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Mexican potato tariff could be dropped
Author:网站管理员  Time:2013-1-30 8:45:26  Hist:7936次 【Font:Bit Middle Small

The U.S. Department of Transportation released a proposal Thursday to restart a cross-border trucking program with Mexico. U.S. potato growers are watching the developments because the program's halt resulted in the Mexican government placing a 20 percent tariff on frozen potato products. The tariff was later lowered to 5 percent. Tariffs were also placed on apples, onions, frozen sweet corn and other commodities. Matt Harris, the Washington State Potato Commission's trade director, said the plan is long-awaited. "From what I understand, it looks like a good step forward and is also a plan that will be discussed between the U.S. and Mexico before it's accepted and brought into play," Harris commented.

He said a lot of work was put forward by their delegation "to hear our needs and the stress it's put on our French fries." Harris explained the matter is going to take time to resolve. "Hopefully, we can see some momentum to alleviate and take these tariffs off our French fries," he said. "I think it's a good step forward. We look forward to seeing a plan come out and something that works for both countries." vegetable cutter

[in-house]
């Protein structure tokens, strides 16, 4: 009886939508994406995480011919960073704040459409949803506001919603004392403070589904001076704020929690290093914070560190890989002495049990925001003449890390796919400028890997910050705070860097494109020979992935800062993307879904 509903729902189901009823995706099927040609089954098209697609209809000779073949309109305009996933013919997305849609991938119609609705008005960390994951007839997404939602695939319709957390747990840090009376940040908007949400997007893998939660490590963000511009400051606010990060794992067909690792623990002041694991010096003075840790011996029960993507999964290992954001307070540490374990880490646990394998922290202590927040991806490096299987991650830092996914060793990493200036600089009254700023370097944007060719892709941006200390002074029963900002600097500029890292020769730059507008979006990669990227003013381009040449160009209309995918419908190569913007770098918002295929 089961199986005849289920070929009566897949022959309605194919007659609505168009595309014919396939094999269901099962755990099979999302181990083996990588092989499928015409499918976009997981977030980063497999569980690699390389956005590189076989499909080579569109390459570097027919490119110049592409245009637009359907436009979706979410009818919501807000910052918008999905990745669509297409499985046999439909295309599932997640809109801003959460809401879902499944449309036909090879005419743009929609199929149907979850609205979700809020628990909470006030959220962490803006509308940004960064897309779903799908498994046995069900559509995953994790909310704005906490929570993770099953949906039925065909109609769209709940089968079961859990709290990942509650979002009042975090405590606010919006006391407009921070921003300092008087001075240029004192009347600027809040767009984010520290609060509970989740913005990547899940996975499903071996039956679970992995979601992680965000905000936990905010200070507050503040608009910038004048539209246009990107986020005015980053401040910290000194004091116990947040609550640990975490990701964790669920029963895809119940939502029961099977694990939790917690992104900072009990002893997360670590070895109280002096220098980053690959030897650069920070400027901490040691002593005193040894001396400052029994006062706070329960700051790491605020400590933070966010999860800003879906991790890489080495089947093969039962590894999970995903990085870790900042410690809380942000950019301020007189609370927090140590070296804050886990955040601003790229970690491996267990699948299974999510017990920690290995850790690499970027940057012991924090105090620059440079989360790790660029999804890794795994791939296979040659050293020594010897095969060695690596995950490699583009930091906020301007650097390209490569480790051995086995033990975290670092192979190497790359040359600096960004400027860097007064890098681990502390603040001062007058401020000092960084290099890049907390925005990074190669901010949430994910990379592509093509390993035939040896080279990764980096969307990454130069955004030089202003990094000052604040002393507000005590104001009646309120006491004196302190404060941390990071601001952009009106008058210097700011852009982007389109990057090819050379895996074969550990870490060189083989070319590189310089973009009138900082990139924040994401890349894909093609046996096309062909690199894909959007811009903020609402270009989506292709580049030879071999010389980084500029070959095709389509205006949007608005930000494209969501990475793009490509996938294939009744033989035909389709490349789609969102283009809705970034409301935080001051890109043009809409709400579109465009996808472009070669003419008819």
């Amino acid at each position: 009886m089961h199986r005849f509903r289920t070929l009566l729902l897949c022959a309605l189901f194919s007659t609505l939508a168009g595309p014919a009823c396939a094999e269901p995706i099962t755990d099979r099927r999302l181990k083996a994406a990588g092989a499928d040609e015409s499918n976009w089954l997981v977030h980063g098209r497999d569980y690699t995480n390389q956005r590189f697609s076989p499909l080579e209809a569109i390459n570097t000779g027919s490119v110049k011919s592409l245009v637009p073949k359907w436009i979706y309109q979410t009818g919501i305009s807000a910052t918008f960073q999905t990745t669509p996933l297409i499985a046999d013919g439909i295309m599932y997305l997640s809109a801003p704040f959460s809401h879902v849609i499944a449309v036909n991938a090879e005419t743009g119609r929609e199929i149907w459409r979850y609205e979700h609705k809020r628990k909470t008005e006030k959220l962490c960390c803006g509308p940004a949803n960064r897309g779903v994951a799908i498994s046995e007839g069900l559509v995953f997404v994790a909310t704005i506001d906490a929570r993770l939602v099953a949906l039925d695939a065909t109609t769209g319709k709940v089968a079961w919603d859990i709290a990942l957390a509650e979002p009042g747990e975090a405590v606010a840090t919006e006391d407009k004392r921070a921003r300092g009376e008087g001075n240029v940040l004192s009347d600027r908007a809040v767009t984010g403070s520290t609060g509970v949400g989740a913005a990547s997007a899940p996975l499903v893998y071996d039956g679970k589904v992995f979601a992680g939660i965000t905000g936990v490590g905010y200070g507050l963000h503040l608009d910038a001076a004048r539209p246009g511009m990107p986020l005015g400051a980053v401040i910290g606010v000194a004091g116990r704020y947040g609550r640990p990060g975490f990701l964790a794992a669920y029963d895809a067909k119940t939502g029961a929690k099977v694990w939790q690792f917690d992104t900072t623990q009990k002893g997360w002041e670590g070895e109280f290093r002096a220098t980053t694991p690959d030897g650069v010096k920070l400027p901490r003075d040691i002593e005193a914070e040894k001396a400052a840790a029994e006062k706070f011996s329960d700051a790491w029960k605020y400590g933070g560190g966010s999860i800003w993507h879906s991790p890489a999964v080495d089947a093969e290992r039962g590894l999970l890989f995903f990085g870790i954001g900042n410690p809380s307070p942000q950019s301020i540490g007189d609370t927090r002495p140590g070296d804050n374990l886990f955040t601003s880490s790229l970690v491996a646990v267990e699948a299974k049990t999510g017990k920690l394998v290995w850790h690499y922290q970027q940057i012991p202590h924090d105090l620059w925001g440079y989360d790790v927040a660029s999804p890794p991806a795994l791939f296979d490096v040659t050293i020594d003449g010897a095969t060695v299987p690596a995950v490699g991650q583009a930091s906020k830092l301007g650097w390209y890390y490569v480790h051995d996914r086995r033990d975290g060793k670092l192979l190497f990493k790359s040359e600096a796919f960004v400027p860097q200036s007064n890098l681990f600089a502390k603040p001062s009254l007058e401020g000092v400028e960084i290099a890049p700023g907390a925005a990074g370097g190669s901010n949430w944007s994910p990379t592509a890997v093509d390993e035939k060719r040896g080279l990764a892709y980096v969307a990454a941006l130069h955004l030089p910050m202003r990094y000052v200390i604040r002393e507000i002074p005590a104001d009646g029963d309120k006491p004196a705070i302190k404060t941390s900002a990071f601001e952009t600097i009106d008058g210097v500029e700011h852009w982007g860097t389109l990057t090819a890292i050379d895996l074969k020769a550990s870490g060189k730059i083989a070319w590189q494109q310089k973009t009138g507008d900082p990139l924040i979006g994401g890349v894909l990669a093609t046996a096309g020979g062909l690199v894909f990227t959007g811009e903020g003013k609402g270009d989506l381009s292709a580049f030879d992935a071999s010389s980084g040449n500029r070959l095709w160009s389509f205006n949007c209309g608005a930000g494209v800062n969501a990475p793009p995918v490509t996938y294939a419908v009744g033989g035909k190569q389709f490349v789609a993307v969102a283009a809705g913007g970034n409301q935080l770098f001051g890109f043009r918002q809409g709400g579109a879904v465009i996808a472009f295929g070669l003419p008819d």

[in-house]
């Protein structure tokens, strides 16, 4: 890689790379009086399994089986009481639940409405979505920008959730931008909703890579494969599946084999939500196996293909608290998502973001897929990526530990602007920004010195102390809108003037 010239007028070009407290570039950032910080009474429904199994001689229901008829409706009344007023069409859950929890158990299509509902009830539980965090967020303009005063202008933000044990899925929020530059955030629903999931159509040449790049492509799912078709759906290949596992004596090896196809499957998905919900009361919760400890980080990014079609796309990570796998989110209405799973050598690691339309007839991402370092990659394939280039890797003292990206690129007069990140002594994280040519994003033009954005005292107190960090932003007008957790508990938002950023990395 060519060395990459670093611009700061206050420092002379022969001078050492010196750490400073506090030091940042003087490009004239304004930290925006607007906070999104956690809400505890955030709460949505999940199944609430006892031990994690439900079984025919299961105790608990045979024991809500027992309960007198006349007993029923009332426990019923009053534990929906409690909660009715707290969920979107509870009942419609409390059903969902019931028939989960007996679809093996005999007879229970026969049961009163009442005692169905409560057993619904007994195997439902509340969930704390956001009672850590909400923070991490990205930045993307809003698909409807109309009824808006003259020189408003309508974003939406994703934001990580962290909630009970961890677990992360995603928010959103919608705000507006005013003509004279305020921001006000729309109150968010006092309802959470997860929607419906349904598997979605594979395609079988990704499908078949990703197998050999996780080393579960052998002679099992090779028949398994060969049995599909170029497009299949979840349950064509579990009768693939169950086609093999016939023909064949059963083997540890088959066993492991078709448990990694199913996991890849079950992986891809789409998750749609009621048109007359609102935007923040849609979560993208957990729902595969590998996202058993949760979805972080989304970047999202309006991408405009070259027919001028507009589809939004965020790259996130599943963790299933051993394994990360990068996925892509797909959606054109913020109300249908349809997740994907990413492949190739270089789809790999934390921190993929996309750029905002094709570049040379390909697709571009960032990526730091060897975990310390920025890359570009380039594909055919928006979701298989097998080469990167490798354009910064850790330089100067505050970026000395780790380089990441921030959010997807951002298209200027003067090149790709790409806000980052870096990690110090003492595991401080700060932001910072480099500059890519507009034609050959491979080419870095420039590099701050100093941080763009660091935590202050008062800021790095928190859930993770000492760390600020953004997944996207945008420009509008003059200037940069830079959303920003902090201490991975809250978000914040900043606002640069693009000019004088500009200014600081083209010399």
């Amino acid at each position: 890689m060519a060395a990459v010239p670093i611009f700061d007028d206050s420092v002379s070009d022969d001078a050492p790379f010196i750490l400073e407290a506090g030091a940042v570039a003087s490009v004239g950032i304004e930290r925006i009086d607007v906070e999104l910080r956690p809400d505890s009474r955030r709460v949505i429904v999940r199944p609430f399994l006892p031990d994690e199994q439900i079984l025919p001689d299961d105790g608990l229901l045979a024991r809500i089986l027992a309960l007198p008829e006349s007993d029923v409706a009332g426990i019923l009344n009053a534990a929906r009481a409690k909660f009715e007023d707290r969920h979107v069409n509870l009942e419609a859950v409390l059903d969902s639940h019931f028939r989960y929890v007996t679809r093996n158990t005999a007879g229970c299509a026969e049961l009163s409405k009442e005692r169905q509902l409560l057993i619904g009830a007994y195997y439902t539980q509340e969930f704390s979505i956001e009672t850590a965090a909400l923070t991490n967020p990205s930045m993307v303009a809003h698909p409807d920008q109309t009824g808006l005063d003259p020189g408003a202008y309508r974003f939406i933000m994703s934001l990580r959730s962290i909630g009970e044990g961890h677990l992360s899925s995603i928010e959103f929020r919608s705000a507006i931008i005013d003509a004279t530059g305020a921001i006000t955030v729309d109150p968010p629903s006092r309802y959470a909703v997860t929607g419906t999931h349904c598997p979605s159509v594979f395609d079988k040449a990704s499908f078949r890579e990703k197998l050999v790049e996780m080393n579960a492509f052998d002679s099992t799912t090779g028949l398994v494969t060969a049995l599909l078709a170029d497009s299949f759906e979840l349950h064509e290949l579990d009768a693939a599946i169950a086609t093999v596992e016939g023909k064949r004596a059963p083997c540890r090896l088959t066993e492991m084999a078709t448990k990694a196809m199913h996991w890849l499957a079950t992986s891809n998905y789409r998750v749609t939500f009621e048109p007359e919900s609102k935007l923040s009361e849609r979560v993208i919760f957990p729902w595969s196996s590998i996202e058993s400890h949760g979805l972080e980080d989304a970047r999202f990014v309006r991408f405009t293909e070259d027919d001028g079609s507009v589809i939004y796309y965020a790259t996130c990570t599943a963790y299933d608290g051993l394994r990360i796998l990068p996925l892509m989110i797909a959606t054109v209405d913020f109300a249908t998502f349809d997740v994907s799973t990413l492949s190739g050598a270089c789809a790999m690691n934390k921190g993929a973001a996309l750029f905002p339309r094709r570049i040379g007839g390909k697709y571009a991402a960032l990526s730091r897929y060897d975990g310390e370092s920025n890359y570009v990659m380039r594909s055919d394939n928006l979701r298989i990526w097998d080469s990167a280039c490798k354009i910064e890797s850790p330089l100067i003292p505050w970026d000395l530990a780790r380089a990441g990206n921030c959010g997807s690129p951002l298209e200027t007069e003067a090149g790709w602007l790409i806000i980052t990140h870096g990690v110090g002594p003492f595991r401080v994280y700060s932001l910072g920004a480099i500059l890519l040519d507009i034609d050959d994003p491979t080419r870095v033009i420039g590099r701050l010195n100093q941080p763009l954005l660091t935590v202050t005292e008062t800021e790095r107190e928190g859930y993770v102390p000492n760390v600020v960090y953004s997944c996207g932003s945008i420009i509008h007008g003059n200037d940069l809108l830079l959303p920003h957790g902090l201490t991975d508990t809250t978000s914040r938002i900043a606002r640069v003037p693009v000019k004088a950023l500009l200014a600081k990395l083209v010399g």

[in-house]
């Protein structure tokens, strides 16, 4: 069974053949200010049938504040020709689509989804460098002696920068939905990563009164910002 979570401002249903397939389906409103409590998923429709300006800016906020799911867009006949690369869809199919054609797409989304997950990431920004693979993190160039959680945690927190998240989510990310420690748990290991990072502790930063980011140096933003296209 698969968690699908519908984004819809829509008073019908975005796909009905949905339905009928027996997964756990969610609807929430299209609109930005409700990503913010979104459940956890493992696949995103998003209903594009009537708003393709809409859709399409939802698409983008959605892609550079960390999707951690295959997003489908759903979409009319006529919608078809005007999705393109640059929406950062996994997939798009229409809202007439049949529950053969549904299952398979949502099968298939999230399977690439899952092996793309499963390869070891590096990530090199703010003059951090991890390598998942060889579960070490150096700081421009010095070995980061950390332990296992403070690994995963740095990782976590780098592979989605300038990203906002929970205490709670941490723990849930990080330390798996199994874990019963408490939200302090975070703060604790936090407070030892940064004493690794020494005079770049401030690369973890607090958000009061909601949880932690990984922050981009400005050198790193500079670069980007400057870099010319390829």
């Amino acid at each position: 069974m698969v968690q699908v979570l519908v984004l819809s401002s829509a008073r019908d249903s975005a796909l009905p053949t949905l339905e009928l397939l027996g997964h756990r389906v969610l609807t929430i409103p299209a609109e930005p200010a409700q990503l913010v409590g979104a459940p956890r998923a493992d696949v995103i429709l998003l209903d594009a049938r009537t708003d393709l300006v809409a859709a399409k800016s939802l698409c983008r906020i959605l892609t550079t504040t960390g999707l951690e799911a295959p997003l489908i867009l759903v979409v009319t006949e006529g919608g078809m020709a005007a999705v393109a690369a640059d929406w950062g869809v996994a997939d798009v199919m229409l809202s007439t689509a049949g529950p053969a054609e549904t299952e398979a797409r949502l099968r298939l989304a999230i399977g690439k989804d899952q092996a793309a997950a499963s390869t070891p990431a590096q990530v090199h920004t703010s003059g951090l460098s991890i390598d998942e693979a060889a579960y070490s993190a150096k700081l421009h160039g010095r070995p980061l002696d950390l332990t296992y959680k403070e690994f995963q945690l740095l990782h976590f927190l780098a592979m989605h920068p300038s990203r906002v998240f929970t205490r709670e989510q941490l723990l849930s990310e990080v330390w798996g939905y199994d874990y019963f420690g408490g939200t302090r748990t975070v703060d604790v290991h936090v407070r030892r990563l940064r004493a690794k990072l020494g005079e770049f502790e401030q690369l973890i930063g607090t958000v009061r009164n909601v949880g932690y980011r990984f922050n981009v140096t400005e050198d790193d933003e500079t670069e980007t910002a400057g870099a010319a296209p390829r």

Washington State Department of Agriculture Director Dan Newhouse stated that he was "encouraged" about the proposal." The proposal "could lead to an end to the harmful tariffs against Washington's apple, pear, potato , and other food exports to Mexico," he stated. "While we must be assured of the safety of all trucks on our highway, our state's growers have been caught up in a dispute not of their own making."

From the tariffs, the state's agricultural exports decreased by at least $40 million, he commented. About $50 million could be lost in apple exports this year if the issue isn't resolved, he estimated. Rep. Doc Hastings, R-Wash., stated he would "continue to work with the administration and local growers to ensure a solution is finalized and implemented as quickly as possible to avoid additional harm to Central Washington's economy." The proposal includes a list of requirements to participate in the program, such as having interested Mexican carriers apply to take part, a pre-authority safety audit, proof of insurance, insurance monitoring, inspections and electronic monitoring.

Sen. Patty Murray, D-Wash., stated she worked closely with farmers and growers across the state "to fight against these unfair tariffs that are killing jobs and hurting the local agricultural industry." "Now that this proposal has been put forward, I am strongly urging the Mexican government to end their harmful tariffs immediately and allow our farmers to once again compete on a level playing field they deserve," she commented. vegetable cutter


 
 

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